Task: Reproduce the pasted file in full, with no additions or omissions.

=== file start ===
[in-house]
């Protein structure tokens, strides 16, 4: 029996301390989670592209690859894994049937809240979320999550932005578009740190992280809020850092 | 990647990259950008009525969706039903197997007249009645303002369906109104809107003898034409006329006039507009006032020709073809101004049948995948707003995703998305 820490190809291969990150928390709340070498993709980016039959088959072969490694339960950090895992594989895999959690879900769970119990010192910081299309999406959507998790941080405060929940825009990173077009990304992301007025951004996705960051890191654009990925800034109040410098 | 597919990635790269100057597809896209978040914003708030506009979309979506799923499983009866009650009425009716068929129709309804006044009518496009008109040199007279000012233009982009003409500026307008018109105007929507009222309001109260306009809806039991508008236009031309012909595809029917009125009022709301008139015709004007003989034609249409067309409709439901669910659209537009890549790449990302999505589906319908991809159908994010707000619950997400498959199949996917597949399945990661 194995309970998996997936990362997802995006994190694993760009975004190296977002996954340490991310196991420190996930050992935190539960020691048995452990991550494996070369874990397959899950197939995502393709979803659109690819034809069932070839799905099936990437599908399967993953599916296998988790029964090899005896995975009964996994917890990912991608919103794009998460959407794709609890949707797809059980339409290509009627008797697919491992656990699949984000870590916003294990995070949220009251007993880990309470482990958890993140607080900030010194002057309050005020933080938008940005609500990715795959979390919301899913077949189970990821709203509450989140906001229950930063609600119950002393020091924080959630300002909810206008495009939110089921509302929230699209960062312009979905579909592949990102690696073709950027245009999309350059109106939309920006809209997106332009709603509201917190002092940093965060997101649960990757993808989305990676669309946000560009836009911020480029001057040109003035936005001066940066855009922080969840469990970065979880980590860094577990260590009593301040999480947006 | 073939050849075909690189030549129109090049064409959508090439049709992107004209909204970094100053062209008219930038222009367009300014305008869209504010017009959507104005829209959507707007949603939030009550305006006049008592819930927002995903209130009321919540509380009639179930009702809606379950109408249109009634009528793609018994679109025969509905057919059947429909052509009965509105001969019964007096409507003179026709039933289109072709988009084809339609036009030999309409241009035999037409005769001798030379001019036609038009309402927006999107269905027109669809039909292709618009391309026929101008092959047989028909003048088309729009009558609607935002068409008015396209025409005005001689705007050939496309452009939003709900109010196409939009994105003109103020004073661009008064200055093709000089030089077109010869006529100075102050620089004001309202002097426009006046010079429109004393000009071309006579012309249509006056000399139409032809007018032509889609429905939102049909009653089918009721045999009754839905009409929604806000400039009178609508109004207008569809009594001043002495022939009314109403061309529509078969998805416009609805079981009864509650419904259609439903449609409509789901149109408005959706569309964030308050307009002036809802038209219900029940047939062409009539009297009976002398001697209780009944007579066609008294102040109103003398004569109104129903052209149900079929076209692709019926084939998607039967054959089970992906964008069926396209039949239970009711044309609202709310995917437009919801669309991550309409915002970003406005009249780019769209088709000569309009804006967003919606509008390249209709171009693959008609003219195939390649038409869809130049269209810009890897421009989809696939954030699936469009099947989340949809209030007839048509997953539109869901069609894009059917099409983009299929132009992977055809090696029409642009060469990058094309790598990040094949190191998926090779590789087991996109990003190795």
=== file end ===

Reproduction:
[in-house]
């Protein structure tokens, strides 16, 4: 029996301390989670592209690859894994049937809240979320999550932005578009740190992280809020850092 | 990647990259950008009525969706039903197997007249009645303002369906109104809107003898034409006329006039507009006032020709073809101004049948995948707003995703998305 820490190809291969990150928390709340070498993709980016039959088959072969490694339960950090895992594989895999959690879900769970119990010192910081299309999406959507998790941080405060929940825009990173077009990304992301007025951004996705960051890191654009990925800034109040410098 | 597919990635790269100057597809896209978040914003708030506009979309979506799923499983009866009650009425009716068929129709309804006044009518496009008109040199007279000012233009982009003409500026307008018109105007929507009222309001109260306009809806039991508008236009031309012909595809029917009125009022709301008139015709004007003989034609249409067309409709439901669910659209537009890549790449990302999505589906319908991809159908994010707000619950997400498959199949996917597949399945990661 194995309970998996997936990362997802995006994190694993760009975004190296977002996954340490991310196991420190996930050992935190539960020691048995452990991550494996070369874990397959899950197939995502393709979803659109690819034809069932070839799905099936990437599908399967993953599916296998988790029964090899005896995975009964996994917890990912991608919103794009998460959407794709609890949707797809059980339409290509009627008797697919491992656990699949984000870590916003294990995070949220009251007993880990309470482990958890993140607080900030010194002057309050005020933080938008940005609500990715795959979390919301899913077949189970990821709203509450989140906001229950930063609600119950002393020091924080959630300002909810206008495009939110089921509302929230699209960062312009979905579909592949990102690696073709950027245009999309350059109106939309920006809209997106332009709603509201917190002092940093965060997101649960990757993808989305990676669309946000560009836009911020480029001057040109003035936005001066940066855009922080969840469990970065979880980590860094577990260590009593301040999480947006 | 073939050849075909690189030549129109090049064409959508090439049709992107004209909204970094100053062209008219930038222009367009300014305008869209504010017009959507104005829209959507707007949603939030009550305006006049008592819930927002995903209130009321919540509380009639179930009702809606379950109408249109009634009528793609018994679109025969509905057919059947429909052509009965509105001969019964007096409507003179026709039933289109072709988009084809339609036009030999309409241009035999037409005769001798030379001019036609038009309402927006999107269905027109669809039909292709618009391309026929101008092959047989028909003048088309729009009558609607935002068409008015396209025409005005001689705007050939496309452009939003709900109010196409939009994105003109103020004073661009008064200055093709000089030089077109010869006529100075102050620089004001309202002097426009006046010079429109004393000009071309006579012309249509006056000399139409032809007018032509889609429905939102049909009653089918009721045999009754839905009409929604806000400039009178609508109004207008569809009594001043002495022939009314109403061309529509078969998805416009609805079981009864509650419904259609439903449609409509789901149109408005959706569309964030308050307009002036809802038209219900029940047939062409009539009297009976002398001697209780009944007579066609008294102040109103003398004569109104129903052209149900079929076209692709019926084939998607039967054959089970992906964008069926396209039949239970009711044309609202709310995917437009919801669309991550309409915002970003406005009249780019769209088709000569309009804006967003919606509008390249209709171009693959008609003219195939390649038409869809130049269209810009890897421009989809696939954030699936469009099947989340949809209030007839048509997953539109869901069609894009059917099409983009299929132009992977055809090696029409642009060469990058094309790598990040094949190191998926090779590789087991996109990003190795």